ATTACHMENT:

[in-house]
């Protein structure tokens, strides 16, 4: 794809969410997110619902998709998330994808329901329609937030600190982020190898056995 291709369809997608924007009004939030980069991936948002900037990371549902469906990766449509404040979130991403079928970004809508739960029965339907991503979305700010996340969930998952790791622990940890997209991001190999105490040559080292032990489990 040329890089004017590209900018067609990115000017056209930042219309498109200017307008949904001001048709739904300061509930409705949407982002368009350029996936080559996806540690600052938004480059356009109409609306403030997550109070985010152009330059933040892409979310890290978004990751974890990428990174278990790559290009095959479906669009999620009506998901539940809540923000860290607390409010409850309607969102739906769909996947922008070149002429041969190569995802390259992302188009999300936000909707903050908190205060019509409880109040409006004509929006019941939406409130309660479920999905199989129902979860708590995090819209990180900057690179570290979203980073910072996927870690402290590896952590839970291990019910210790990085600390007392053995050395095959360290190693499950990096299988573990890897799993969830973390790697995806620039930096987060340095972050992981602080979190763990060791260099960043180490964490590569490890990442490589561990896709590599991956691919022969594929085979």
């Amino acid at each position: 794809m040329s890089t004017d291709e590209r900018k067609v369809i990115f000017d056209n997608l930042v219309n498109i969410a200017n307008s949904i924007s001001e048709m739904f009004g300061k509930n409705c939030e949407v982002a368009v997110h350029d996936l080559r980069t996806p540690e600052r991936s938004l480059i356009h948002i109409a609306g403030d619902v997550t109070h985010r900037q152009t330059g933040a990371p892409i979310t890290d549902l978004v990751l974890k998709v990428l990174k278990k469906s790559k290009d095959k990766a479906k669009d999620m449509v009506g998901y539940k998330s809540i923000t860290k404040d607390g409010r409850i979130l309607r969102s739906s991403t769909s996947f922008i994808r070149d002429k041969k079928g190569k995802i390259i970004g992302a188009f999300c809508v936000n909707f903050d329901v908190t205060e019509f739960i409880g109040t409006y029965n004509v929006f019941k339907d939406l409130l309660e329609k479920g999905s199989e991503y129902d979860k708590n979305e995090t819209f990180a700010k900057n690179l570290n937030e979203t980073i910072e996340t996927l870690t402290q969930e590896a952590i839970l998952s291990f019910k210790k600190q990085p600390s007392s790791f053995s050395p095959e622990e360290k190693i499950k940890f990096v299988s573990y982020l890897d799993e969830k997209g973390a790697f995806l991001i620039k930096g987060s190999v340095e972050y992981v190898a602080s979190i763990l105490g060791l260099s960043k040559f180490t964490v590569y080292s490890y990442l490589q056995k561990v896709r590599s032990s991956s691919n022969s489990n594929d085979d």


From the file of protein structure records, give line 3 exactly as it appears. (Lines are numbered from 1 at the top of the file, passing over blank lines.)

């Amino acid at each position: 794809m040329s890089t004017d291709e590209r900018k067609v369809i990115f000017d056209n997608l930042v219309n498109i969410a200017n307008s949904i924007s001001e048709m739904f009004g300061k509930n409705c939030e949407v982002a368009v997110h350029d996936l080559r980069t996806p540690e600052r991936s938004l480059i356009h948002i109409a609306g403030d619902v997550t109070h985010r900037q152009t330059g933040a990371p892409i979310t890290d549902l978004v990751l974890k998709v990428l990174k278990k469906s790559k290009d095959k990766a479906k669009d999620m449509v009506g998901y539940k998330s809540i923000t860290k404040d607390g409010r409850i979130l309607r969102s739906s991403t769909s996947f922008i994808r070149d002429k041969k079928g190569k995802i390259i970004g992302a188009f999300c809508v936000n909707f903050d329901v908190t205060e019509f739960i409880g109040t409006y029965n004509v929006f019941k339907d939406l409130l309660e329609k479920g999905s199989e991503y129902d979860k708590n979305e995090t819209f990180a700010k900057n690179l570290n937030e979203t980073i910072e996340t996927l870690t402290q969930e590896a952590i839970l998952s291990f019910k210790k600190q990085p600390s007392s790791f053995s050395p095959e622990e360290k190693i499950k940890f990096v299988s573990y982020l890897d799993e969830k997209g973390a790697f995806l991001i620039k930096g987060s190999v340095e972050y992981v190898a602080s979190i763990l105490g060791l260099s960043k040559f180490t964490v590569y080292s490890y990442l490589q056995k561990v896709r590599s032990s991956s691919n022969s489990n594929d085979d």